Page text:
Saint Paul City Hall and Ramsey County Courthouse

Saint Paul City Hall And Ramsey County Courthouse
  1. About the Saint Paul City Hall and Ramsey County Courthouse in Saint Paul
    1. Building Catalogations
  2. Architect and team
  3. Architectural style
  4. Spaces and uses
  5. Structure and materials

The Saint Paul City Hall and Ramsey County Courthouse is an Art-deco skyscraper designed by Holabird & Root and built between 1930 and 1932, for a reported $4.00 million dollars, in Saint Paul, MN.

Its precise street address is 15 Kellogg Boulevard West, Saint Paul, MN. You can also find it on the map here.

The Saint Paul City Hall and Ramsey County Courthouse is a structure of significant importance both for the city of Saint Paul and the United States as a nation. The building embodies the distinctive characteristic features of the time in which it was built and the Art Deco style. Because of that, the Saint Paul City Hall and Ramsey County Courthouse was officially included in the National Register of Historic Places on February 11th 1983.

The building has been restored 2 times over the years to ensure its conservation and adaptation to the pass of time. The main restoration works happened in 1994 and 2023.

Building's timeline

Construction begins
1930
94
Construction completed
1932
92
Added to the NRHP
1983
41
a
Restoration
1994
30
b
Restoration
2023
1
years ago
2024
  1. 1989 to 1994 - Renovations involved a complete replacement of the building’s mechanical, electrical, plumbing, fire protection systems and upgrades to the operating systems. The gold leaf ceiling in the main room was also restored. Eight new courtrooms and five new judge’s chambers were added, along with jury rooms and attorney/client interview rooms. The architect in charge was PCL Construction.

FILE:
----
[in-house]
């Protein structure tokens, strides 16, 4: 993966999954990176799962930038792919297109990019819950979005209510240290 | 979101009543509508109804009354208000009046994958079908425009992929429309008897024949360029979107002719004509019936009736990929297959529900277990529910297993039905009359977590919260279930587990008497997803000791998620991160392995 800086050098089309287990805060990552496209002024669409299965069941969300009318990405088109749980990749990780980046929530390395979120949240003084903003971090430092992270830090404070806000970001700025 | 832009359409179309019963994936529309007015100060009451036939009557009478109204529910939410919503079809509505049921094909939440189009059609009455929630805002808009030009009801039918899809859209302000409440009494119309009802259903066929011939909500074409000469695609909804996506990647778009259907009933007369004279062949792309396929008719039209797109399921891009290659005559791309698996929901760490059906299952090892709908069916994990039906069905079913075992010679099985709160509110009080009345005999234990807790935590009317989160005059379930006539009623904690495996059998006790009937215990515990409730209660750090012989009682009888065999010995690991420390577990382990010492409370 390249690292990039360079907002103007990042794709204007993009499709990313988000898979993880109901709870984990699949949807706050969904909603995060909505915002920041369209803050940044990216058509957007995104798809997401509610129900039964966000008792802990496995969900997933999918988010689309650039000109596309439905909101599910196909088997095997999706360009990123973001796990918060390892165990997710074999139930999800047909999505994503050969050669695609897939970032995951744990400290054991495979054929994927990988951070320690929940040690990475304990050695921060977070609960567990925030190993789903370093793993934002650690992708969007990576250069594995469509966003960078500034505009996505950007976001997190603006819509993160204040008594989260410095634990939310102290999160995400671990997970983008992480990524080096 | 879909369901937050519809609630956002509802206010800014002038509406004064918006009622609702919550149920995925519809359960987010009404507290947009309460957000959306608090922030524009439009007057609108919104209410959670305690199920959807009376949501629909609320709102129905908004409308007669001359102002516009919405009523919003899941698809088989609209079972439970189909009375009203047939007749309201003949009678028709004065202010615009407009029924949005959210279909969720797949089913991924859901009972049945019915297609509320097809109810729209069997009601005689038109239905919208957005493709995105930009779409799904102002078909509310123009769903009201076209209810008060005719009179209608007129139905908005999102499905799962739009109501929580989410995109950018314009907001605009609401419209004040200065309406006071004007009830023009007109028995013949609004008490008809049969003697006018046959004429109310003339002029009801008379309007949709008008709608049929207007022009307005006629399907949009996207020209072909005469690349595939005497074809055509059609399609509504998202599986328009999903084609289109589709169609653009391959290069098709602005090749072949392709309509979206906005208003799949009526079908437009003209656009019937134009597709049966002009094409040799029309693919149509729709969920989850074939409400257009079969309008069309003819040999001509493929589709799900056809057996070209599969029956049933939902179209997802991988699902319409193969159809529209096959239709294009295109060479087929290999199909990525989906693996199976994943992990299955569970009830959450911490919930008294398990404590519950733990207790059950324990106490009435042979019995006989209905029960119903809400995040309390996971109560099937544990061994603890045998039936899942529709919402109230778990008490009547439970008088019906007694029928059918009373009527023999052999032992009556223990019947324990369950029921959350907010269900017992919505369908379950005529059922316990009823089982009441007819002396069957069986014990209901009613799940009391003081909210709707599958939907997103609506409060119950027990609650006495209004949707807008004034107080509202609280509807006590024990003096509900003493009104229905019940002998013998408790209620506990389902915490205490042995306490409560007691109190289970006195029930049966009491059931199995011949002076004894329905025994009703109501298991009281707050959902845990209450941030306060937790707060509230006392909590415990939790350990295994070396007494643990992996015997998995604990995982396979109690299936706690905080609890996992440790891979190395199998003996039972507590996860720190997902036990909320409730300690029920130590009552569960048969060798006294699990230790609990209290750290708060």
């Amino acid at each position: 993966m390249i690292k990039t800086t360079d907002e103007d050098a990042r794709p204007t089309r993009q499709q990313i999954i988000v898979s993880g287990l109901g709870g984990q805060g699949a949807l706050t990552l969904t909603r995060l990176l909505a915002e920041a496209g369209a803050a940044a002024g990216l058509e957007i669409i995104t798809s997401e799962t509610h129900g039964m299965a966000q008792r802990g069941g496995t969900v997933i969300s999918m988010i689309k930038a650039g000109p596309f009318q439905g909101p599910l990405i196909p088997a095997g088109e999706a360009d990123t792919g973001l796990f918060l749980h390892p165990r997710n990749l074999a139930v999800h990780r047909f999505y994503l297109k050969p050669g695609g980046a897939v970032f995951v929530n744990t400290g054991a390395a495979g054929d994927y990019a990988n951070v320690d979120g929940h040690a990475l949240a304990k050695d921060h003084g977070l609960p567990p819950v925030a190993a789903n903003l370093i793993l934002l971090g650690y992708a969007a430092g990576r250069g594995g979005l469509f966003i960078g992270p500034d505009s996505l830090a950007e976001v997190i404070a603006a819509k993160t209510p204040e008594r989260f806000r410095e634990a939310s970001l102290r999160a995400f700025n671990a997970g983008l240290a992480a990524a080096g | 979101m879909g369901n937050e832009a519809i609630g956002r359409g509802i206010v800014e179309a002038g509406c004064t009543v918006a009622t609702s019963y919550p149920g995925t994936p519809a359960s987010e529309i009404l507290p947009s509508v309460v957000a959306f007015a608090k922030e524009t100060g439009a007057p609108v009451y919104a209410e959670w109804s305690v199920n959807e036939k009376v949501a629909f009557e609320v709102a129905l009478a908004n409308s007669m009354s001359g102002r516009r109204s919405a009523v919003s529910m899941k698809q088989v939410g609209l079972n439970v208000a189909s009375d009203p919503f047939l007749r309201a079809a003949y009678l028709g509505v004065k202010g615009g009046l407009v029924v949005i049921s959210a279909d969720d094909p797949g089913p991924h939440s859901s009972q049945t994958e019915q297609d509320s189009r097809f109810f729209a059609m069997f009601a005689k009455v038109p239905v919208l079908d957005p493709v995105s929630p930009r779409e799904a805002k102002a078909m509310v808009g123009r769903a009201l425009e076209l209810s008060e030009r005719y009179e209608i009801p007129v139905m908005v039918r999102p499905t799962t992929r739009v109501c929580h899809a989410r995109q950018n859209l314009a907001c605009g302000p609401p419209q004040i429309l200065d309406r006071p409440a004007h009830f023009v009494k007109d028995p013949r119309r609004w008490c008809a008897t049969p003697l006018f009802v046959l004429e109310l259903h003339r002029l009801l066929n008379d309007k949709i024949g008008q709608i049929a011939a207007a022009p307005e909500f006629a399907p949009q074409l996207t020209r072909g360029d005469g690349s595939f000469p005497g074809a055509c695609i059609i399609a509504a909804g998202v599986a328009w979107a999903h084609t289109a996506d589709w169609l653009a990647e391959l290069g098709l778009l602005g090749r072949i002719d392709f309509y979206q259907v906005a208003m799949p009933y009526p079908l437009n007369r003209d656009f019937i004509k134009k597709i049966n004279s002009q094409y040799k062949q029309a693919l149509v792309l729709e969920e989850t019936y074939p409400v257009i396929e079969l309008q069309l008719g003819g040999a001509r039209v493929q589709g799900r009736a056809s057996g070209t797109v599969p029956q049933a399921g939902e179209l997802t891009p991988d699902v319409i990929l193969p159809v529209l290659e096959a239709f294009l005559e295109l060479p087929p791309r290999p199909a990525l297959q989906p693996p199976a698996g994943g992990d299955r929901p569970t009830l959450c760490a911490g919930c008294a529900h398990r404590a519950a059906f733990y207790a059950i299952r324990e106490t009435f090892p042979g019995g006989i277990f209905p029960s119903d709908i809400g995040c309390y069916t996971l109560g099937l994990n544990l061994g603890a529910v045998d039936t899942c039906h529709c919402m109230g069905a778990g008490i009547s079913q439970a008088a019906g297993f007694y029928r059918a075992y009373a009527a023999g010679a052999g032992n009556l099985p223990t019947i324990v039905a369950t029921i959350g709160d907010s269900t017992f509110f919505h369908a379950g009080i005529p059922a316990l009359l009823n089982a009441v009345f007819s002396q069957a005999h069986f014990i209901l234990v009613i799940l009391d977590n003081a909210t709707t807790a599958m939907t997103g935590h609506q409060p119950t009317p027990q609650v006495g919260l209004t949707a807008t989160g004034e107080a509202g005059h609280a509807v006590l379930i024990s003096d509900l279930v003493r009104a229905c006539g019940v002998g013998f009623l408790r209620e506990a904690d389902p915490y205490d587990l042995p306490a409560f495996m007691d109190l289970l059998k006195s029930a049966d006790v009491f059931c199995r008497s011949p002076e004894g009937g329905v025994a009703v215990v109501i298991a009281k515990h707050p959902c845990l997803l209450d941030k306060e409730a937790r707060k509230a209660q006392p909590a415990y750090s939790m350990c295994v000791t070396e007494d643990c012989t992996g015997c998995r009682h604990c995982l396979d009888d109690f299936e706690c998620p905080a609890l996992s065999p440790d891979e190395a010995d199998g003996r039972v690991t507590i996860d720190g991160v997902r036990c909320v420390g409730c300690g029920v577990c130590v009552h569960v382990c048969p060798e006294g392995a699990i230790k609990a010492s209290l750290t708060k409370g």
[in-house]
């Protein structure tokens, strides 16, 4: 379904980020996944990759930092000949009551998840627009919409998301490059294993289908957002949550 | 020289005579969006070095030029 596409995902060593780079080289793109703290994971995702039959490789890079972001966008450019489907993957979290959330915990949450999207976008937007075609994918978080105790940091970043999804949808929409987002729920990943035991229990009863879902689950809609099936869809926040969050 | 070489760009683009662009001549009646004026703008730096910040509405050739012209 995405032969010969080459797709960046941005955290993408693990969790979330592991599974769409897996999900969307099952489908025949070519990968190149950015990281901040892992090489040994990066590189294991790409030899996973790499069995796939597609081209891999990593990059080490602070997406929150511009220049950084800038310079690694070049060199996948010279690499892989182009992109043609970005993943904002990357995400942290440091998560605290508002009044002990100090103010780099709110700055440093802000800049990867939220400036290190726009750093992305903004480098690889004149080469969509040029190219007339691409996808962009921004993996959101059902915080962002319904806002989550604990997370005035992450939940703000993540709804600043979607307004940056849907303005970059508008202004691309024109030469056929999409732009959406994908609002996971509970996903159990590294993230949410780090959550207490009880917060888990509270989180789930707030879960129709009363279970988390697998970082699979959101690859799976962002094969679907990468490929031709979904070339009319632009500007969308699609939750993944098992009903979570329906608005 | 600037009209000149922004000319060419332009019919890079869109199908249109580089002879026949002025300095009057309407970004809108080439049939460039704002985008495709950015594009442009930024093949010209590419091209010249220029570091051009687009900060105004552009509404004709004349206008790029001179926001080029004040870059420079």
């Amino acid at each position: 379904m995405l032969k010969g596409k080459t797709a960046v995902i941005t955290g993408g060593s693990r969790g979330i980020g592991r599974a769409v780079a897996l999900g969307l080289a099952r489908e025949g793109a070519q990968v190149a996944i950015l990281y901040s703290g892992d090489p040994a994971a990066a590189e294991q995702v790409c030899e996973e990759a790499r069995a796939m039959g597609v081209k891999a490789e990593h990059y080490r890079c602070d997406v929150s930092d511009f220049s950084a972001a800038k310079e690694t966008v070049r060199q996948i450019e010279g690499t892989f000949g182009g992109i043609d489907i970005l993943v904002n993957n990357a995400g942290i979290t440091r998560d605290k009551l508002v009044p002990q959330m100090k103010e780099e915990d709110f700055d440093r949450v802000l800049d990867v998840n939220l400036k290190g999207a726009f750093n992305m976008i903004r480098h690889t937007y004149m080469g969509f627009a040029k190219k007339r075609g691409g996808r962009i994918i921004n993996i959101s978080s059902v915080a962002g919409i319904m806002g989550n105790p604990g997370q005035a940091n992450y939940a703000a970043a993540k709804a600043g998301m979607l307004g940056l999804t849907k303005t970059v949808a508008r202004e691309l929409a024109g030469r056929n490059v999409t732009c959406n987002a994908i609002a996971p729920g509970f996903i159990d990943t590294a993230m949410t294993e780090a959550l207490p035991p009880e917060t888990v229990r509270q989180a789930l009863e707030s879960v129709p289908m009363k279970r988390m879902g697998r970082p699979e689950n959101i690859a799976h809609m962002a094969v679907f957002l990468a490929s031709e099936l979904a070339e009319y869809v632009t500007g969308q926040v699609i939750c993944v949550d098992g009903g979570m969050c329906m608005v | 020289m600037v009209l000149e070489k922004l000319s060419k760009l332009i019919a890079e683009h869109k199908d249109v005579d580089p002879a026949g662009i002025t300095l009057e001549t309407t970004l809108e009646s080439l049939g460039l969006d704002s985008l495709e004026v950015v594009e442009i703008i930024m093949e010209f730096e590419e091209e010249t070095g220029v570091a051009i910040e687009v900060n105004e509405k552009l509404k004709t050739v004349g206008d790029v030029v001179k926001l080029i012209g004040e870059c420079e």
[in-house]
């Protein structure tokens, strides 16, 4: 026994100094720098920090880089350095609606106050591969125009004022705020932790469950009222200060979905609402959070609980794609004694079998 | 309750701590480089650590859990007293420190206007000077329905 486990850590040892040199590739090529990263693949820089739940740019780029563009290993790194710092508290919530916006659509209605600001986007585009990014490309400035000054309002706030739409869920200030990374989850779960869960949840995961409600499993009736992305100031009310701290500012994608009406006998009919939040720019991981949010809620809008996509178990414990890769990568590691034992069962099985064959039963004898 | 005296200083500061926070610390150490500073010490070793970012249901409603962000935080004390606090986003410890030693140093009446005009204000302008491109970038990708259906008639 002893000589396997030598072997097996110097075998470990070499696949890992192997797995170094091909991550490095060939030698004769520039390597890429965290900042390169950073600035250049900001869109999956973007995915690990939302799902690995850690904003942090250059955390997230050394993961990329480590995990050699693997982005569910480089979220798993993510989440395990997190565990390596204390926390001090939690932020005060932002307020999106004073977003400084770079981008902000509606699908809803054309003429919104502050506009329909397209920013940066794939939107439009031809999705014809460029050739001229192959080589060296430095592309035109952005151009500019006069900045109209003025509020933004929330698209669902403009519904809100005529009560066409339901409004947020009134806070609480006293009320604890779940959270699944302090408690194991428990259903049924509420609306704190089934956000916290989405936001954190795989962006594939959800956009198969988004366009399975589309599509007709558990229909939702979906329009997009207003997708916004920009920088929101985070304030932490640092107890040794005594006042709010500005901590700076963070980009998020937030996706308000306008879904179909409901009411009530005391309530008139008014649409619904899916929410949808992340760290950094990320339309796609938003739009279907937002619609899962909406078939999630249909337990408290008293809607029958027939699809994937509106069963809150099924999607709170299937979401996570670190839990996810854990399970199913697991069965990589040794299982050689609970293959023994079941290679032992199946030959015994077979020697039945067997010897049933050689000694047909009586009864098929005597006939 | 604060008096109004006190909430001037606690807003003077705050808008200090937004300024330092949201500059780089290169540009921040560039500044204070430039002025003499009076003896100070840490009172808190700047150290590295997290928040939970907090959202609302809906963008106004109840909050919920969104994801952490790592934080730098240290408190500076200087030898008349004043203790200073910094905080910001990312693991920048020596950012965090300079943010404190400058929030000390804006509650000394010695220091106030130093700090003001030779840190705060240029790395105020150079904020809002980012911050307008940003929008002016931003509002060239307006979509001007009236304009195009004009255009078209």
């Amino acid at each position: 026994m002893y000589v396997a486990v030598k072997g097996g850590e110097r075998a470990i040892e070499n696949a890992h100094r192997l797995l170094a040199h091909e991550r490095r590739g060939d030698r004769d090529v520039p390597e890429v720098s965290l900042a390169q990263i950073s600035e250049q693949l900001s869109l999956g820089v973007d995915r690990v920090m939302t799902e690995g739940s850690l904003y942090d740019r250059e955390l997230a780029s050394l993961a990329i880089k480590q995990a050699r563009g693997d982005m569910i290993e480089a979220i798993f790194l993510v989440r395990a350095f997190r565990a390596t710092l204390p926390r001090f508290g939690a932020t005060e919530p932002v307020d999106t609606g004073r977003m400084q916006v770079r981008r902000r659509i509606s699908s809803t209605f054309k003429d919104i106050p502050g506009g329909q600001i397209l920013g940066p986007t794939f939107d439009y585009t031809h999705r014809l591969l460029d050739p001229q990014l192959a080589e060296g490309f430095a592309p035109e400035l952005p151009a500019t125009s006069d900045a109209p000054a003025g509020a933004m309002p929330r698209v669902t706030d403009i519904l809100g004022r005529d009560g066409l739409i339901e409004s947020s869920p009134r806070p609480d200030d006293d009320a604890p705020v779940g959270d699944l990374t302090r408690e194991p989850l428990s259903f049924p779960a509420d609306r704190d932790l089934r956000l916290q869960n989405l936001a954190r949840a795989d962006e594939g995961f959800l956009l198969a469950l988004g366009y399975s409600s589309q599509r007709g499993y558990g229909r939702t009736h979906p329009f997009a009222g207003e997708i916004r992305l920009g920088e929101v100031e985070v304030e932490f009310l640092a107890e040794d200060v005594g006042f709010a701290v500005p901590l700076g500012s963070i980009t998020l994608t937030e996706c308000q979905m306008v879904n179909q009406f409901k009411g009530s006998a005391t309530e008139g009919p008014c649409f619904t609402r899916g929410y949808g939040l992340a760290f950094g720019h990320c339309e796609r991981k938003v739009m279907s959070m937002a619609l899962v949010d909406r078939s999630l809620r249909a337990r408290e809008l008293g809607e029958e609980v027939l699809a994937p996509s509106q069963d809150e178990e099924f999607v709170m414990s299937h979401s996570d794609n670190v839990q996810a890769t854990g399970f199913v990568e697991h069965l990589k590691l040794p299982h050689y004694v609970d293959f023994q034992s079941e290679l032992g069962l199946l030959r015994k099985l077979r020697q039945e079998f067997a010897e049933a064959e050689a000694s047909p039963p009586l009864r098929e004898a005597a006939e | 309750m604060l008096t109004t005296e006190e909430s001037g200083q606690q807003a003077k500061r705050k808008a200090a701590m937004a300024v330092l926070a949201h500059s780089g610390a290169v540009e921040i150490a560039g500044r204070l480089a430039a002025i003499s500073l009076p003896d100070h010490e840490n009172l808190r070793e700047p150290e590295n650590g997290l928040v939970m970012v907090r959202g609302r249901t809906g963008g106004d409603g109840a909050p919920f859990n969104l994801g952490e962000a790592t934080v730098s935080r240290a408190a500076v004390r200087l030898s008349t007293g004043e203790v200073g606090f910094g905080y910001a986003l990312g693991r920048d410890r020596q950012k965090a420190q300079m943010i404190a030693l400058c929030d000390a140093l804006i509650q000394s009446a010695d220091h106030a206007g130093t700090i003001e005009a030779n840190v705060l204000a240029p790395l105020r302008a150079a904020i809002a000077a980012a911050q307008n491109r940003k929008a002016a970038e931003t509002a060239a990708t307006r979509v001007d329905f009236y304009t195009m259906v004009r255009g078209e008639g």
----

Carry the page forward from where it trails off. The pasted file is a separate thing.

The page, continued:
2. 2023 - Roof and ductwork were replaced.

Architect and team

Holabird & Root was the architecture firm in charge of the architectural design. But there was also one other architect involved, as far as we know. We are talking about Thomas Ellerbe & Company.

The studio was founded in Chicago in 1880, and even though it has changed names several times, the firm has evolved and is still active more than a century later.

The firm has played an important role in shaping the skyline of the windy city, and in the overall development of modern architecture in the United States.

The studio has evolved and adapted to the passage of time, from its rise with the Art Deco movement, to embracing the Modern style, and currently introducing sustainability into their designs.

Holabird Root

Holabird & Root and the other architects already mentioned were in charge of the architectural design, however, architecture is a complex discipline involving many professionals from different fields, without whom this building would have not been possible. We will surely be leaving out a lot of names here, but here is a list of the people we do know also played their part in making the Saint Paul City Hall and Ramsey County Courthouse a reality:

  • Foley Brothers as the Main Contractor
  • Lee Lawrie, John W. Norton, and Albert Stewart as the collaborating Artist

Architectural Style

The Saint Paul City Hall and Ramsey County Courthouse can be categorized as an Art-deco building.